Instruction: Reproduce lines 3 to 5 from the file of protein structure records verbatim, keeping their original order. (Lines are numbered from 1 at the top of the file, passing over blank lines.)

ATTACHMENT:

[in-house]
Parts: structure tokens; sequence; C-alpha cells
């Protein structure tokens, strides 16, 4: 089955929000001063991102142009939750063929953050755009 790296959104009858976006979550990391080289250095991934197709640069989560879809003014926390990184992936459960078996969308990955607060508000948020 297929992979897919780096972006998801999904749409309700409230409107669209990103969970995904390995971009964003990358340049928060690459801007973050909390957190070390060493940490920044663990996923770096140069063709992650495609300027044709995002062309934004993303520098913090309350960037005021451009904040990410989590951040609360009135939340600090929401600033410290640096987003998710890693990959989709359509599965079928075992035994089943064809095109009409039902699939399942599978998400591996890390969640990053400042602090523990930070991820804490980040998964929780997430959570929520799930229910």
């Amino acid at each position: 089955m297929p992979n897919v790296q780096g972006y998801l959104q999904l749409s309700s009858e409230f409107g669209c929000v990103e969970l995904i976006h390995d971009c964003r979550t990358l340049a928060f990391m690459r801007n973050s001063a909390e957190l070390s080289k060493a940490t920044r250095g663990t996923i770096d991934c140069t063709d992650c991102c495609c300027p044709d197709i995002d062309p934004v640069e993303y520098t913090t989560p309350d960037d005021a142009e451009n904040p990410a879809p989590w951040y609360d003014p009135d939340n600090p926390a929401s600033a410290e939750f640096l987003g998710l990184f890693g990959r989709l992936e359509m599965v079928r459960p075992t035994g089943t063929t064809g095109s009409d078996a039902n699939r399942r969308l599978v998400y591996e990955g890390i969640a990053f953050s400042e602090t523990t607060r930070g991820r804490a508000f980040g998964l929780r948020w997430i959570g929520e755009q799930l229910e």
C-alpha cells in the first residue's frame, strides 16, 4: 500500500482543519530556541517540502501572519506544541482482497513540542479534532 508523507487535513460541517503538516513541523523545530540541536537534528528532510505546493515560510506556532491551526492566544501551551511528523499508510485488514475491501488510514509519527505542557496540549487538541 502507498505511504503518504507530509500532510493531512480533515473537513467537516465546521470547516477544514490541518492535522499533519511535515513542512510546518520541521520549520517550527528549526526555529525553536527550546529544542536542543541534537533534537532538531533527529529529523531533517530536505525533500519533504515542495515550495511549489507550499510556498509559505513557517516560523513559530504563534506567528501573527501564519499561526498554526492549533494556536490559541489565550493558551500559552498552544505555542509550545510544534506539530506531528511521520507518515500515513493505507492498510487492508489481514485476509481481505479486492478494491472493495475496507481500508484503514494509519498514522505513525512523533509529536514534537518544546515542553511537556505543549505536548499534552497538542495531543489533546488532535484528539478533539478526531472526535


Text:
């Protein structure tokens, strides 16, 4: 089955929000001063991102142009939750063929953050755009 790296959104009858976006979550990391080289250095991934197709640069989560879809003014926390990184992936459960078996969308990955607060508000948020 297929992979897919780096972006998801999904749409309700409230409107669209990103969970995904390995971009964003990358340049928060690459801007973050909390957190070390060493940490920044663990996923770096140069063709992650495609300027044709995002062309934004993303520098913090309350960037005021451009904040990410989590951040609360009135939340600090929401600033410290640096987003998710890693990959989709359509599965079928075992035994089943064809095109009409039902699939399942599978998400591996890390969640990053400042602090523990930070991820804490980040998964929780997430959570929520799930229910």
């Amino acid at each position: 089955m297929p992979n897919v790296q780096g972006y998801l959104q999904l749409s309700s009858e409230f409107g669209c929000v990103e969970l995904i976006h390995d971009c964003r979550t990358l340049a928060f990391m690459r801007n973050s001063a909390e957190l070390s080289k060493a940490t920044r250095g663990t996923i770096d991934c140069t063709d992650c991102c495609c300027p044709d197709i995002d062309p934004v640069e993303y520098t913090t989560p309350d960037d005021a142009e451009n904040p990410a879809p989590w951040y609360d003014p009135d939340n600090p926390a929401s600033a410290e939750f640096l987003g998710l990184f890693g990959r989709l992936e359509m599965v079928r459960p075992t035994g089943t063929t064809g095109s009409d078996a039902n699939r399942r969308l599978v998400y591996e990955g890390i969640a990053f953050s400042e602090t523990t607060r930070g991820r804490a508000f980040g998964l929780r948020w997430i959570g929520e755009q799930l229910e």
C-alpha cells in the first residue's frame, strides 16, 4: 500500500482543519530556541517540502501572519506544541482482497513540542479534532 508523507487535513460541517503538516513541523523545530540541536537534528528532510505546493515560510506556532491551526492566544501551551511528523499508510485488514475491501488510514509519527505542557496540549487538541 502507498505511504503518504507530509500532510493531512480533515473537513467537516465546521470547516477544514490541518492535522499533519511535515513542512510546518520541521520549520517550527528549526526555529525553536527550546529544542536542543541534537533534537532538531533527529529529523531533517530536505525533500519533504515542495515550495511549489507550499510556498509559505513557517516560523513559530504563534506567528501573527501564519499561526498554526492549533494556536490559541489565550493558551500559552498552544505555542509550545510544534506539530506531528511521520507518515500515513493505507492498510487492508489481514485476509481481505479486492478494491472493495475496507481500508484503514494509519498514522505513525512523533509529536514534537518544546515542553511537556505543549505536548499534552497538542495531543489533546488532535484528539478533539478526531472526535